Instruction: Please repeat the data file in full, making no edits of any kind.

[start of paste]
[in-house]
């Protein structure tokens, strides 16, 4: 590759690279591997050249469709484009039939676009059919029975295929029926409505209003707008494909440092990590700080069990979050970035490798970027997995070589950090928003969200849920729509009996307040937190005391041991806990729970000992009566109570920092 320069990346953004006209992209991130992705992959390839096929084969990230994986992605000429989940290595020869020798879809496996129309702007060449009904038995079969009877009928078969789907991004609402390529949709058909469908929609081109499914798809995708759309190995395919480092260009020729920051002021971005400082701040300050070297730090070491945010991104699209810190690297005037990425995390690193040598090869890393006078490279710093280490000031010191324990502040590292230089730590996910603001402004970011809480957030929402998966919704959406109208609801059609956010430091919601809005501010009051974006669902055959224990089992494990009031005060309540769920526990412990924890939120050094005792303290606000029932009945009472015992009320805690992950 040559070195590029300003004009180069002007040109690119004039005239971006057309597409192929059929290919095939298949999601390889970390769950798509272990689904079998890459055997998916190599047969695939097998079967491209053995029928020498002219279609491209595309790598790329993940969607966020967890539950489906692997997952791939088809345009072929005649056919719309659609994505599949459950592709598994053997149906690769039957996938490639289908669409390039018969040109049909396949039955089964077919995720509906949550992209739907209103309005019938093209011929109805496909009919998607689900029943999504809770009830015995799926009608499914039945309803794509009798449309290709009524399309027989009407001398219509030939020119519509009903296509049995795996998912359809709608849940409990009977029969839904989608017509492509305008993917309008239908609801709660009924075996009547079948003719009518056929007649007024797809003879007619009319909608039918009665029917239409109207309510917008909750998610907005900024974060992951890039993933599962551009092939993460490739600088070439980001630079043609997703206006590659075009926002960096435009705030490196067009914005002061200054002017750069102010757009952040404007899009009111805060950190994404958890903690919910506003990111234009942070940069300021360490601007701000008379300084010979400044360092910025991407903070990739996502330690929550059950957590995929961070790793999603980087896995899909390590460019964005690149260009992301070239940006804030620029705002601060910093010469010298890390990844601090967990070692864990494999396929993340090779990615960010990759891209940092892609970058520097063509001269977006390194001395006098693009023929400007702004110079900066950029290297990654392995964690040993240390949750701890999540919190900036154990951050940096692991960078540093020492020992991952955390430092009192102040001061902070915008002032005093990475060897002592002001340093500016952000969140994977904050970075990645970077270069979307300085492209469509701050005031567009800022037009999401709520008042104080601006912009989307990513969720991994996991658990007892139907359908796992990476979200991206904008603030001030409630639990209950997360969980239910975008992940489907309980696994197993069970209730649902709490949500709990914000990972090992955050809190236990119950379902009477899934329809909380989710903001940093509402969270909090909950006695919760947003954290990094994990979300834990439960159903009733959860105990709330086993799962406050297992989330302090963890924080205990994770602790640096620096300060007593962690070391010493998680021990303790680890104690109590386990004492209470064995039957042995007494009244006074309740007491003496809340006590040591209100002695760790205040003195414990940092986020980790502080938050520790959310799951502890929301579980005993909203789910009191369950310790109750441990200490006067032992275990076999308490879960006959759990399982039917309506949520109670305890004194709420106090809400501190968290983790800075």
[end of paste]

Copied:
[in-house]
């Protein structure tokens, strides 16, 4: 590759690279591997050249469709484009039939676009059919029975295929029926409505209003707008494909440092990590700080069990979050970035490798970027997995070589950090928003969200849920729509009996307040937190005391041991806990729970000992009566109570920092 320069990346953004006209992209991130992705992959390839096929084969990230994986992605000429989940290595020869020798879809496996129309702007060449009904038995079969009877009928078969789907991004609402390529949709058909469908929609081109499914798809995708759309190995395919480092260009020729920051002021971005400082701040300050070297730090070491945010991104699209810190690297005037990425995390690193040598090869890393006078490279710093280490000031010191324990502040590292230089730590996910603001402004970011809480957030929402998966919704959406109208609801059609956010430091919601809005501010009051974006669902055959224990089992494990009031005060309540769920526990412990924890939120050094005792303290606000029932009945009472015992009320805690992950 040559070195590029300003004009180069002007040109690119004039005239971006057309597409192929059929290919095939298949999601390889970390769950798509272990689904079998890459055997998916190599047969695939097998079967491209053995029928020498002219279609491209595309790598790329993940969607966020967890539950489906692997997952791939088809345009072929005649056919719309659609994505599949459950592709598994053997149906690769039957996938490639289908669409390039018969040109049909396949039955089964077919995720509906949550992209739907209103309005019938093209011929109805496909009919998607689900029943999504809770009830015995799926009608499914039945309803794509009798449309290709009524399309027989009407001398219509030939020119519509009903296509049995795996998912359809709608849940409990009977029969839904989608017509492509305008993917309008239908609801709660009924075996009547079948003719009518056929007649007024797809003879007619009319909608039918009665029917239409109207309510917008909750998610907005900024974060992951890039993933599962551009092939993460490739600088070439980001630079043609997703206006590659075009926002960096435009705030490196067009914005002061200054002017750069102010757009952040404007899009009111805060950190994404958890903690919910506003990111234009942070940069300021360490601007701000008379300084010979400044360092910025991407903070990739996502330690929550059950957590995929961070790793999603980087896995899909390590460019964005690149260009992301070239940006804030620029705002601060910093010469010298890390990844601090967990070692864990494999396929993340090779990615960010990759891209940092892609970058520097063509001269977006390194001395006098693009023929400007702004110079900066950029290297990654392995964690040993240390949750701890999540919190900036154990951050940096692991960078540093020492020992991952955390430092009192102040001061902070915008002032005093990475060897002592002001340093500016952000969140994977904050970075990645970077270069979307300085492209469509701050005031567009800022037009999401709520008042104080601006912009989307990513969720991994996991658990007892139907359908796992990476979200991206904008603030001030409630639990209950997360969980239910975008992940489907309980696994197993069970209730649902709490949500709990914000990972090992955050809190236990119950379902009477899934329809909380989710903001940093509402969270909090909950006695919760947003954290990094994990979300834990439960159903009733959860105990709330086993799962406050297992989330302090963890924080205990994770602790640096620096300060007593962690070391010493998680021990303790680890104690109590386990004492209470064995039957042995007494009244006074309740007491003496809340006590040591209100002695760790205040003195414990940092986020980790502080938050520790959310799951502890929301579980005993909203789910009191369950310790109750441990200490006067032992275990076999308490879960006959759990399982039917309506949520109670305890004194709420106090809400501190968290983790800075």